File this one under “Things that should have been obvious.”
One of my favorite routines from comedian Bill Hicks is his scathing assault on marketing and advertising. I can do it no justice, so I present it with the caveat that it’s quite NSFW as well as vitriolic and offensive. But hey, that’s how I roll sometimes (ok, a lot of times).
As the concept of networking entails marketing yourself and advertising your skills and availability, at some point I lumped them all in together. It should come as no surprise that I then began to loathe the idea of networking to increase my presence in the music scene. It seemed so fake; I was the Skymall catalog trying cheerily and with a straight face to justify my relevance in the face of common sense and decency. I catch on pretty quickly when someone is trying to sell me something, and I didn’t want to instill the same sense of sinking disappointment in another person. The false smile, aggressive handshake, and pandering made me feel more like a car salesman than an artist.
Instead, when I found myself in a situation with other musicians, potential fans, or people in the arts, I made connections based on other criteria. I connected with people who shared common interests with me, people who I found interesting, and people who found me interesting. Even though I wasn’t really networking, this felt much more organic and comfortable for me.
Is anyone’s obviousdar going off yet?
Recently I read a terrific book about making a career in music called Beyond Talent, by Angela Myles Beeching. There’s a ton of great information about how to succeed as a gigging musician, how to approach problems as a self-employed individual, and what to expect in the day-to-day grind of the music world. Naturally, there was a chapter on networking in which she talks about how to make connections. And naturally, she didn’t define networking as schmoozing and working the room as slimily as possible.
It was instead about making connections with people with common interests, people with interesting projects, and people who find your projects interesting. It was in essence, much of what I was already doing. The simple act of expressing genuine interest in what someone is doing puts me on their radar. From there my role could be anything from a fan to a friend to a collaborator in the future. I’m not trying to oversimplify here. I know that there are many ways to improve my networking skills and reach out to more people. However, I was surprised at how far along I already was, given that I had self-identified as an “anti-networker.”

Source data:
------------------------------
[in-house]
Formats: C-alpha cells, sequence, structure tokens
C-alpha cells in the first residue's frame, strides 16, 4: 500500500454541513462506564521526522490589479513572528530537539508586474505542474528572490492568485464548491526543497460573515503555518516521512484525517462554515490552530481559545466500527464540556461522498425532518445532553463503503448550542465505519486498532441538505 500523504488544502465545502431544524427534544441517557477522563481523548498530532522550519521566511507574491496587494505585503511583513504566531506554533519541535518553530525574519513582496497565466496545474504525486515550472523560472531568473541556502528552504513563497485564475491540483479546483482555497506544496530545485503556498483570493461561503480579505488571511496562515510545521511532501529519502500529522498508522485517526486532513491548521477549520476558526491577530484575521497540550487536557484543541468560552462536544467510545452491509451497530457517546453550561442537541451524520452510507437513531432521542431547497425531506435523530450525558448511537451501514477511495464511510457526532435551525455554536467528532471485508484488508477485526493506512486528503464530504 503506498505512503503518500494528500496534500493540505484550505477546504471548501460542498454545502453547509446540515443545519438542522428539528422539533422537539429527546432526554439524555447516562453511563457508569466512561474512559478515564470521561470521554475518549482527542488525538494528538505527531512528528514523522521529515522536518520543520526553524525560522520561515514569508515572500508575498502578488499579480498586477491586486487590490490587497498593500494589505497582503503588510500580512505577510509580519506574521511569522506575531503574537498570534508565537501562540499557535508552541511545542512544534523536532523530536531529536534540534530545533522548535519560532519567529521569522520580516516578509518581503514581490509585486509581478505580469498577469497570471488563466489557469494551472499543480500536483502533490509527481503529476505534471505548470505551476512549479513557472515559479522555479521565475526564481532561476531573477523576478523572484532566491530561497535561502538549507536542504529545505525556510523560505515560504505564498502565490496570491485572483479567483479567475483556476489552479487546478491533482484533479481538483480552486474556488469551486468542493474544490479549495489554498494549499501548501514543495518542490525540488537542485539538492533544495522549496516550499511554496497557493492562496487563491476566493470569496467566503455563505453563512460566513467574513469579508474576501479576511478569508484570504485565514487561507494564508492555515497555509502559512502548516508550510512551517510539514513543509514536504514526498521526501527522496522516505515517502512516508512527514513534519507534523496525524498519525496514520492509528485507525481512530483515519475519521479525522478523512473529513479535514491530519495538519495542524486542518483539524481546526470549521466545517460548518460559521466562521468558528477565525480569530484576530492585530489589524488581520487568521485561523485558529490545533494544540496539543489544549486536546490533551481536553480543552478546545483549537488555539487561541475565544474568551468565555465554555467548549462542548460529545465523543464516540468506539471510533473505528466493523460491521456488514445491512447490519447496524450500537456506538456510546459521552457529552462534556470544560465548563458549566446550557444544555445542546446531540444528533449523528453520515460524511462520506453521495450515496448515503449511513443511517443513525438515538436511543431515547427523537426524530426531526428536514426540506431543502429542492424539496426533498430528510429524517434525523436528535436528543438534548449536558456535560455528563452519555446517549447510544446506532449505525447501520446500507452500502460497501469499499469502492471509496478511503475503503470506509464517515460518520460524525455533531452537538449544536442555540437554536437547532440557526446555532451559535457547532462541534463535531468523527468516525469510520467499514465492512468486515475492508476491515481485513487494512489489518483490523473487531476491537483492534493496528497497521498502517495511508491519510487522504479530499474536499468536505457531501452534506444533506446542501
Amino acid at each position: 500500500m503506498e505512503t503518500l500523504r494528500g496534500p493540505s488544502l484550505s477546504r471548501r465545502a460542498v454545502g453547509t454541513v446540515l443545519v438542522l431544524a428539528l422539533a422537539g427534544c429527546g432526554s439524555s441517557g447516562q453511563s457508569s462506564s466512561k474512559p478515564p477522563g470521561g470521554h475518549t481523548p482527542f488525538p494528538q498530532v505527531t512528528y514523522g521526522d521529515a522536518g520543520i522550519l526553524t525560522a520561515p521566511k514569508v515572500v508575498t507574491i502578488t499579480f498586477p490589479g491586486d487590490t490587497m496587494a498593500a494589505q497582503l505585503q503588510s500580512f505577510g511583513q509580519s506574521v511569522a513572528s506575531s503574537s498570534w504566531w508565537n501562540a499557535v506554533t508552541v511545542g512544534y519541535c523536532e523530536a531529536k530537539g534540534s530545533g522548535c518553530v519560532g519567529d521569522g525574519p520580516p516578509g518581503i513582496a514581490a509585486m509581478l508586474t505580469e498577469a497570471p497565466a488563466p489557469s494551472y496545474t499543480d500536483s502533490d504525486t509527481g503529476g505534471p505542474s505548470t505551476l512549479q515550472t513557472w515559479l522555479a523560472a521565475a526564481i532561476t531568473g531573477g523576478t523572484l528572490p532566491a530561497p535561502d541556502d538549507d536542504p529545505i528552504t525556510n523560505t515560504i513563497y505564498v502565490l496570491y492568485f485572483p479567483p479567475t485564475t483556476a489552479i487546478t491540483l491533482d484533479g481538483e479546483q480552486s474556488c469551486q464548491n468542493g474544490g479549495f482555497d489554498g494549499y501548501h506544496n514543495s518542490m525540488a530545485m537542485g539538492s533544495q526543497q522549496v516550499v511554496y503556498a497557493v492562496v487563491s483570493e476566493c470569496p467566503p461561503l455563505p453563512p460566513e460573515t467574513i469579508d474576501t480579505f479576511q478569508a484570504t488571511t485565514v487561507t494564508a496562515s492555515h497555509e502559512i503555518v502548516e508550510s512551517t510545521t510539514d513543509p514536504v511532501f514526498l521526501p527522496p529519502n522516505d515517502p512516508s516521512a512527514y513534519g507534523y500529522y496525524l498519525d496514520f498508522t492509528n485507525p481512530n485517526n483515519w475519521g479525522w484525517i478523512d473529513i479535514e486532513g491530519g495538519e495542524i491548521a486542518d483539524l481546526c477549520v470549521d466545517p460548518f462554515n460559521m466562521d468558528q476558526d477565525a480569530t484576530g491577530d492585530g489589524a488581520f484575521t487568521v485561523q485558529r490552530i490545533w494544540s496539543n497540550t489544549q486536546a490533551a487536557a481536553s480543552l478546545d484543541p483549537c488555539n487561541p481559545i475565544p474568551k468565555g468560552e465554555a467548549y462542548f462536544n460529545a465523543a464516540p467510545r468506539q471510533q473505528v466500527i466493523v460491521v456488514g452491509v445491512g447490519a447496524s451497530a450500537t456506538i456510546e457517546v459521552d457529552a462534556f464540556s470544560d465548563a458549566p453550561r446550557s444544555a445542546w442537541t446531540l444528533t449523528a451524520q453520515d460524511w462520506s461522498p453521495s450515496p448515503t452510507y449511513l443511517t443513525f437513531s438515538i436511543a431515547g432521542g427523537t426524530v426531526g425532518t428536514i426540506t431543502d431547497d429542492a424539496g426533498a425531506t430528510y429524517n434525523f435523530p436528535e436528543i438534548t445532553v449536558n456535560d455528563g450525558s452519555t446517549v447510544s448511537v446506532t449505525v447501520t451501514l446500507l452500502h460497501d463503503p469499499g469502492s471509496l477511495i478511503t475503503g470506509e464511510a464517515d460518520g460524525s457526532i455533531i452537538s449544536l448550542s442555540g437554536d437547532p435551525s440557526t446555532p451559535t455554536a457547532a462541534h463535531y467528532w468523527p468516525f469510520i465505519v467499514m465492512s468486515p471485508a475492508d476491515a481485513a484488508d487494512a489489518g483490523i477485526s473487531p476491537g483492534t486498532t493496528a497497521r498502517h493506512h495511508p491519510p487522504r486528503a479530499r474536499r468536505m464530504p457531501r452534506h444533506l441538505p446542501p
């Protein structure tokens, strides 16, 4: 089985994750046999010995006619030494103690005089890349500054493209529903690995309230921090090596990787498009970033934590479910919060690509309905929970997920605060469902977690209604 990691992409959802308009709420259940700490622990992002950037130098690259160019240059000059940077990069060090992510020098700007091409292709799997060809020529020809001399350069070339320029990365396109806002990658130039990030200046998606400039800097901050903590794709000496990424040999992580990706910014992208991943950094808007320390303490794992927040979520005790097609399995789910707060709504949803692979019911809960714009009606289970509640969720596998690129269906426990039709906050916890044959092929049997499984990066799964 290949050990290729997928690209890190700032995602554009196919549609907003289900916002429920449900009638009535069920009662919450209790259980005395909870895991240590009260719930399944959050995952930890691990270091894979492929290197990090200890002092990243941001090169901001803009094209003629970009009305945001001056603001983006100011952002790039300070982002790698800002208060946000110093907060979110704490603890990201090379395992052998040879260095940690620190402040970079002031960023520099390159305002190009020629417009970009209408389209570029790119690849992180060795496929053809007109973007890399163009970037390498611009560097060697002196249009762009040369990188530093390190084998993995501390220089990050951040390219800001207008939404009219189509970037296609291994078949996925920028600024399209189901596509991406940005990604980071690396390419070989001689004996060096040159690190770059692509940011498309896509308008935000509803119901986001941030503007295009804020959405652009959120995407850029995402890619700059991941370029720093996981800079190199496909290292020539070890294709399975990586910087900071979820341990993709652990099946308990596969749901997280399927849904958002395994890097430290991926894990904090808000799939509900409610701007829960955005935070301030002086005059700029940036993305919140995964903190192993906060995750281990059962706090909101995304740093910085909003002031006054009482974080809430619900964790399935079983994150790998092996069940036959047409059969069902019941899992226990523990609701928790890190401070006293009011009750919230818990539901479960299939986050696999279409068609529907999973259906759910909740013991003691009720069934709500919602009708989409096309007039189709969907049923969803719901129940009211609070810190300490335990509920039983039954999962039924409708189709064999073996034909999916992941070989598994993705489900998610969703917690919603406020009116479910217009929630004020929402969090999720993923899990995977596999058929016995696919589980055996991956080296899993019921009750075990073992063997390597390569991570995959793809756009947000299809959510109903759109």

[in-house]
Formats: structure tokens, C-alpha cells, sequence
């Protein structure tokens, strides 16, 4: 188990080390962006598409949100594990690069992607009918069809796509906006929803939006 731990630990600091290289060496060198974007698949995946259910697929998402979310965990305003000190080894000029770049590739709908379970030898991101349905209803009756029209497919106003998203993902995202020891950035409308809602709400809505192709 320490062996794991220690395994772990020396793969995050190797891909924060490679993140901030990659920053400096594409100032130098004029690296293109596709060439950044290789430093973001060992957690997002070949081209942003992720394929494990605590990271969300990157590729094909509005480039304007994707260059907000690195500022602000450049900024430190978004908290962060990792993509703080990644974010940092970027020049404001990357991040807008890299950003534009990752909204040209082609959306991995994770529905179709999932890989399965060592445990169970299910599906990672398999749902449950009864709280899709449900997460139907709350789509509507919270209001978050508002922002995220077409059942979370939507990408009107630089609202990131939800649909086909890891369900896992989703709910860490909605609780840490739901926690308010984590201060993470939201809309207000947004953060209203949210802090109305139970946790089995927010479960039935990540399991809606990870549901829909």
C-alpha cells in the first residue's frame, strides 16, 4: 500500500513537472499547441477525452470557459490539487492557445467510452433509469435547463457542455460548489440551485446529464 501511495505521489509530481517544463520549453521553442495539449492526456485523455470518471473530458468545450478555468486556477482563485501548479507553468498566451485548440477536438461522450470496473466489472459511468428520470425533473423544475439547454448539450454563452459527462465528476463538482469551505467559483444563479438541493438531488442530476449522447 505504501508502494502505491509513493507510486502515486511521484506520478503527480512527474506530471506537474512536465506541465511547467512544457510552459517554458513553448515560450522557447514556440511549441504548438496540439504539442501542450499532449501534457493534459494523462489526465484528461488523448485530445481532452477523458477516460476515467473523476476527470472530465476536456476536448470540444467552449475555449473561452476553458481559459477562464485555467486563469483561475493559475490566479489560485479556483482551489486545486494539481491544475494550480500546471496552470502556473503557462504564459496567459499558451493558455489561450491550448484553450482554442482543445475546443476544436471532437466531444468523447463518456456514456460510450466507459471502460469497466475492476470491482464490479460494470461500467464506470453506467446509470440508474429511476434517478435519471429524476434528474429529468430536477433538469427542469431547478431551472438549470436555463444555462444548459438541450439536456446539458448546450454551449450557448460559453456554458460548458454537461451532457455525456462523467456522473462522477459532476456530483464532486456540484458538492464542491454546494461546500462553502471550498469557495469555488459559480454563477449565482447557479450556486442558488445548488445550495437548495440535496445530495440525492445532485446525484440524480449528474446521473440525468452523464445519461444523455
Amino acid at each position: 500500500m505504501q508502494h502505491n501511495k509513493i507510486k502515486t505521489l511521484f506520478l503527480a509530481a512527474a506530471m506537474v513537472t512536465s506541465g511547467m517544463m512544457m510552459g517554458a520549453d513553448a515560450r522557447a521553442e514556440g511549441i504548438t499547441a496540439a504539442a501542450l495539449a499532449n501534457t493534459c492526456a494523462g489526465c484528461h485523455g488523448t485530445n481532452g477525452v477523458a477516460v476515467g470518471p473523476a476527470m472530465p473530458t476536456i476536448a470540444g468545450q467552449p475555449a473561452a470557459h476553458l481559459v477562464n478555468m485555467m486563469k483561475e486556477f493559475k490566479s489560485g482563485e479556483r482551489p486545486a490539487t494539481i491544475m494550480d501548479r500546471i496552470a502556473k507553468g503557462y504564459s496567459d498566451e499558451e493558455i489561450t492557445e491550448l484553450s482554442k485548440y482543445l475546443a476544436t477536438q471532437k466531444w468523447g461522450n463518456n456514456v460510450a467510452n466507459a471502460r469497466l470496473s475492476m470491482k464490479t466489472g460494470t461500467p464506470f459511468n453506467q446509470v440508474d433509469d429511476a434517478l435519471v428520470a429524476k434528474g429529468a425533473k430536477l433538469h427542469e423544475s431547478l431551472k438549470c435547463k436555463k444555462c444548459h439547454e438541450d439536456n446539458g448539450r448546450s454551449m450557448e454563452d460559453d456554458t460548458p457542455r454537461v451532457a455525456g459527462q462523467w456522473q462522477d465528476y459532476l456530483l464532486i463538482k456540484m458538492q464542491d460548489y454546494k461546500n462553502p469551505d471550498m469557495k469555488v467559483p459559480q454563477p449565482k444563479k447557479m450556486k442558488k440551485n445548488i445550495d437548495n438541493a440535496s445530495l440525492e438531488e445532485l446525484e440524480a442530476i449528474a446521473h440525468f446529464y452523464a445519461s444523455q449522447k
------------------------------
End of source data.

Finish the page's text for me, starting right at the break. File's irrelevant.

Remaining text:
Speaking of ways to improve, I started to make a connection between my new and improved definition of networking and something I’ve often discussed with Mike Ketner from Departure Consulting. One of Mike’s big points about developing a musician’s career is the concept of “added value.” If I am playing music solely for my own benefit, there’s really a singular “unit” of value to it; myself. When I connect with my audience through the music, there is added value: the value I offer to those who enjoy my music. When I offer my music to the community as a part of a series including local musicians, I add even more value to what I’m offering by connecting it with others and with the community as a whole. Even further along, when I team up with those local musicians to host a festival of the finest accordion and tuba players in the nation, there’s huge value to be generated from such a venture.
Networking also runs on the give and play of value. When I’m talking to a producer named, oh, let’s say Evelina McChurtles (I chose this name solely so I could choose a gender and avoid a string of his/hers coming down the paragraph; you’ll thank me for this later) and I like her projects, naturally I want to work with her. I can try to convince her to hire me by talking about my projects and angling for ways that she could produce them, but ultimately the added value of her doing so is probably not enough, even if I’m totally sweet. If I can find a way that I can be of benefit to her and her projects, I add value to my contribution and there is greater incentive for me included in her projects.
Once again, I’ve entered the realm of obviousness, but I see the principles of the previous paragraph violated constantly. I have proofread cover letters that enumerate the many benefits the applicant will RECEIVE from being hired at an organization. I’ve encountered Twitter feeds that are nothing more than impersonal pleas for followers. I’ve seen bands try to get to play venues when they have absolutely no following, and I’ve seen bookers schedule bands where the only people who will possibly come to see them are the 5 friends they invited. When we request something from someone, we need to ask what the incentive is for the person to fulfill that request. If the only answer is because I’m totally sweet, then odds are good there isn’t enough added value to make it viable.
Oh, and I’ve definitely also been guilty of not being able to see that I’m not offering enough to make a proposition worthwhile.
That’s a funny previous sentence for those of you with dirty minds.
Where this gets tied back into networking (for those of us who cringe at the word) is that the process of adding value is a template for making networking more successful and less stressful. I’ve already talked about how it can work better. The less stress comes from approaching communication less as having to sell yourself and more about being able to offer ways to benefit others. You can think of it as the hard sell versus the fun brainstorming session. You’re discussing a common interest and the creative challenges you encounter along the way. No selling of snake oil is required, and everyone can feel good about it.